Substituting Invalid Contract Terms: Theory and Empirics (with Ori Katz)

  • Date: Feb 25, 2019
  • Time: 04:00 PM (Local Time Germany)
  • Speaker: Eyal Zamir
  • Center for Empirical Studies of Decision Making and the Law, University of Jerusalem
  • Location: MPI
  • Room: Basement
 Substituting Invalid Contract Terms: Theory and Empirics (with Ori Katz)

The law often lays down mandatory rules, from which the parties may deviate in favor of one party (e.g., the consumer, tenant, or employee) but not the other (e.g., the supplier, landlord, or employer). Examples include the invalidation of unreasonably large liquidated damages; the unenforceability of excessive non-compete clauses in employment contracts; and the doctrine of unconscionability. In these cases, the law may substitute the invalid term with a reasonable, moderate arrangement; with a punitive arrangement that strongly favors the protected party; or with a minimally tolerable arrangement (MTA), which preserves the original term as much as is tolerable.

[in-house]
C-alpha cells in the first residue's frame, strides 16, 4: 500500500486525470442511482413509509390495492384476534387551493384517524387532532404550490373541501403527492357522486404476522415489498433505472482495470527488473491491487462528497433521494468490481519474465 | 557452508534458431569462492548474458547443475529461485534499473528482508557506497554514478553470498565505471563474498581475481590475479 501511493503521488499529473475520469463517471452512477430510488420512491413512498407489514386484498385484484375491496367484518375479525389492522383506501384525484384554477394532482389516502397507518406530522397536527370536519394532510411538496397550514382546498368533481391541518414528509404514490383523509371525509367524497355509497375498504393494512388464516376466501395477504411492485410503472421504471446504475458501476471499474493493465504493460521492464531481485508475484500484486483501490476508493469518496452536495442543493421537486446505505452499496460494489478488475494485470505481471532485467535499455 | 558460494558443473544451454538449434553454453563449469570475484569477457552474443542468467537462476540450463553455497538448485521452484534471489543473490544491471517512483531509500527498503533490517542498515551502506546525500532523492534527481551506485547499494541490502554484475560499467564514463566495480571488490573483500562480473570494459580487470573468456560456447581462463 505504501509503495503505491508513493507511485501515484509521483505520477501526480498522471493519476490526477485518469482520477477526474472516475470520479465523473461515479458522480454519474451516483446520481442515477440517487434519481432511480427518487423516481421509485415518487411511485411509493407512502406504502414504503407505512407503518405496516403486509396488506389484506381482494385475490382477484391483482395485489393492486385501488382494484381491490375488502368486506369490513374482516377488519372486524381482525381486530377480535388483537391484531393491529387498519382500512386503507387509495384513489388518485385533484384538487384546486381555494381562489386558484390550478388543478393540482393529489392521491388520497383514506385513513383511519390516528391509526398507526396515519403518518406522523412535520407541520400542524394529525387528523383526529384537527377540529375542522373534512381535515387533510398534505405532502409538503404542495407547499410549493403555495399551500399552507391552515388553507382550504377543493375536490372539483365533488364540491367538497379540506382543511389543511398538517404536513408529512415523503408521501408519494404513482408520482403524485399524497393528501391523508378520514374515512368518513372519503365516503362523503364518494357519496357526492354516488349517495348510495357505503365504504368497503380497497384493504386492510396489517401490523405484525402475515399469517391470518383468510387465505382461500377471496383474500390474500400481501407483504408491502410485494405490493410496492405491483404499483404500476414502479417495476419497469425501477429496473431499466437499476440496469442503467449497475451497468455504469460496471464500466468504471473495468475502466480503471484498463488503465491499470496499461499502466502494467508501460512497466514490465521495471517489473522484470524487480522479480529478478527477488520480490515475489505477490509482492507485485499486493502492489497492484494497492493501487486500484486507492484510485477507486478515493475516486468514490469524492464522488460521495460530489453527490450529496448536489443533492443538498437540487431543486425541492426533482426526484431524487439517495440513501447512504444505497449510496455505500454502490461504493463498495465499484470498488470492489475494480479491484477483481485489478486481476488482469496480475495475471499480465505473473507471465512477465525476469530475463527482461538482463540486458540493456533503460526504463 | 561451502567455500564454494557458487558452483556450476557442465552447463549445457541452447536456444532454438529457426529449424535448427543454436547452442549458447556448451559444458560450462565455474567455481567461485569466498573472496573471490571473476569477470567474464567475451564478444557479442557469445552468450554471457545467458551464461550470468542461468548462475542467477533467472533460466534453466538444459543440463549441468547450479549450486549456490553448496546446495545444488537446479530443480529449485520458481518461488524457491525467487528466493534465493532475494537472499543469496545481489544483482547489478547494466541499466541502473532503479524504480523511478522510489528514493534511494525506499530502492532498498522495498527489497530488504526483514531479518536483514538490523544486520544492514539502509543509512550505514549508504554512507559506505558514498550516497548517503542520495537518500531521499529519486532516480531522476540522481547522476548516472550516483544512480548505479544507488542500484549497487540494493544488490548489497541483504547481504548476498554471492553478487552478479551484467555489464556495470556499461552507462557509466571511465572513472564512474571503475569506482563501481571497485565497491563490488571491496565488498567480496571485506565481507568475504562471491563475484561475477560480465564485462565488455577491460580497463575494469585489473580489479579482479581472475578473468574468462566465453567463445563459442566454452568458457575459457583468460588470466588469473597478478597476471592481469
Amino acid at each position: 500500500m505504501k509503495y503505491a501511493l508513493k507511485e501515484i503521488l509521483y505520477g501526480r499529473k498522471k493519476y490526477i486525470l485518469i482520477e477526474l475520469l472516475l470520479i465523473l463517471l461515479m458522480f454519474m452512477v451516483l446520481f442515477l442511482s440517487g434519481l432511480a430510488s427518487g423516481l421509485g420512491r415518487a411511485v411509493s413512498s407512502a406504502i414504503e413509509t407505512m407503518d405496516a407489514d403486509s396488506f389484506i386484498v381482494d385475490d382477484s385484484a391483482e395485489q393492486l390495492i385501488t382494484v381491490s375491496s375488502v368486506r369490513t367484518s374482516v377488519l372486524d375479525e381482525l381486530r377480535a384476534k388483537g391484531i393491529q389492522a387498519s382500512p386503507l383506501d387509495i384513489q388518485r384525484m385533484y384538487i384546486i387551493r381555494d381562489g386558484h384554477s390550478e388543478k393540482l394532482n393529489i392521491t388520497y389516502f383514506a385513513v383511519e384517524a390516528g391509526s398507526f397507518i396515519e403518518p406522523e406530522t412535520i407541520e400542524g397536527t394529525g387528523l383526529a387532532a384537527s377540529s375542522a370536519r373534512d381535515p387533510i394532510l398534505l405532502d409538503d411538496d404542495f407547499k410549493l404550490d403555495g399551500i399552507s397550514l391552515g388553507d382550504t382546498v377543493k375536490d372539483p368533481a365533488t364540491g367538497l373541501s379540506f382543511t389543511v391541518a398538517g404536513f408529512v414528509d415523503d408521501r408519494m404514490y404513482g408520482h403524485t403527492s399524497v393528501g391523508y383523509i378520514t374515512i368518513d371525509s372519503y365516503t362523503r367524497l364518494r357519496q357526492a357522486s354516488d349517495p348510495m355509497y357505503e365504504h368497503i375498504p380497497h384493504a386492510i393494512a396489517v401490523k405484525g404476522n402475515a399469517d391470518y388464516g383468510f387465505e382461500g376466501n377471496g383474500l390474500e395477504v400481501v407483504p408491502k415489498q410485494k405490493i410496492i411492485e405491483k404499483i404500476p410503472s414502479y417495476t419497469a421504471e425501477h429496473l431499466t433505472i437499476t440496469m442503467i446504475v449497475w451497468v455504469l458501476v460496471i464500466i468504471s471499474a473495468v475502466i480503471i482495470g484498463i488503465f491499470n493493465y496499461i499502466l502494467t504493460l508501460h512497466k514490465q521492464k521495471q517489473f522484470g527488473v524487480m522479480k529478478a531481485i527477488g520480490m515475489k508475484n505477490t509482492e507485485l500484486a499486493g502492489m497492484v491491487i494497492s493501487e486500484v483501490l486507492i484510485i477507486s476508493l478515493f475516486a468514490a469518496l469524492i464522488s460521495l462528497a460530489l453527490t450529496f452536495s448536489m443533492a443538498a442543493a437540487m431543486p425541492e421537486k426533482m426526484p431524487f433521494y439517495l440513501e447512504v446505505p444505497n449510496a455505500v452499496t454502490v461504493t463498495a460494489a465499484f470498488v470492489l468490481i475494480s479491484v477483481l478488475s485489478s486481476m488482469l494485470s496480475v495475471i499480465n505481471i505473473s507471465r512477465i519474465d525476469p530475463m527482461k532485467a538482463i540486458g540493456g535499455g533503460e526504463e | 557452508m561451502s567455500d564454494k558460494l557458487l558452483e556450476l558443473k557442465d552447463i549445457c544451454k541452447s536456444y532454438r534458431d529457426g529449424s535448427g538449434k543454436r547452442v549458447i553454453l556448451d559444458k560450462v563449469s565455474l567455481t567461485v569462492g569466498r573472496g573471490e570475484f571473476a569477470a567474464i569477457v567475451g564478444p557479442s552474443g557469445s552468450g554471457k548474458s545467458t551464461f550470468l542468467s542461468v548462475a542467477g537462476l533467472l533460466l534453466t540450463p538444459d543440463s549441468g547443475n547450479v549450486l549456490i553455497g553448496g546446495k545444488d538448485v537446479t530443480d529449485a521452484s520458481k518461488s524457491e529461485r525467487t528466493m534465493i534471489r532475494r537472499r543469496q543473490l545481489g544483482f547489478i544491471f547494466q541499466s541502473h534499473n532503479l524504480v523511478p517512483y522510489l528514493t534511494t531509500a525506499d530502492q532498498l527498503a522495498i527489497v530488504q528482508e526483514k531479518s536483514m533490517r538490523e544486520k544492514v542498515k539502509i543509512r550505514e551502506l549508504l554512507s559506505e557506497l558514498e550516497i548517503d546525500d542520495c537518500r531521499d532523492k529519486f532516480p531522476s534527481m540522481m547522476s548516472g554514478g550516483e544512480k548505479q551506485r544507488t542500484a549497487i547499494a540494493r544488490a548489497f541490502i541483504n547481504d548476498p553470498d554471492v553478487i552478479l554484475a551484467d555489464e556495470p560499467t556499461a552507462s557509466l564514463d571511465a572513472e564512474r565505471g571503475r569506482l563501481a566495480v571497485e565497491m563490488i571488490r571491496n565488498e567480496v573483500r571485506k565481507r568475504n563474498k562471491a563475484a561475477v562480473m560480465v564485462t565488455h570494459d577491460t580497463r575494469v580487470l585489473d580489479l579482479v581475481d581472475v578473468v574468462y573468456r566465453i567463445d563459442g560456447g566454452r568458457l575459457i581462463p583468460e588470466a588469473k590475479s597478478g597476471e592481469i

The article revisits the choice between the various substitutes. Based on theoretical analysis and a series of new empirical studies, it argues that the incidence of MTAs should be rather limited. It demonstrates that people tend to find moderate substitute arrangements more attractive than either penalty arrangements or MTAs. It also points to two overlooked incentive effects of the substitute arrangement (in addition to its impact on the drafting of contracts). First, the applicable substitute strongly influences customers’ inclination to challenge excessive contract terms once a dispute arises—not only due to the different expected payoffs under each substitute, but also due to their varying expressive effects. Second, when the invalidation of an excessive term is discretionary, the applicable substitute can affect decision-makers’ inclination to invalidate excessive clauses in the first place in surprising ways. The article concludes that the case for MTA substitutes is considerably weaker than previously claimed.

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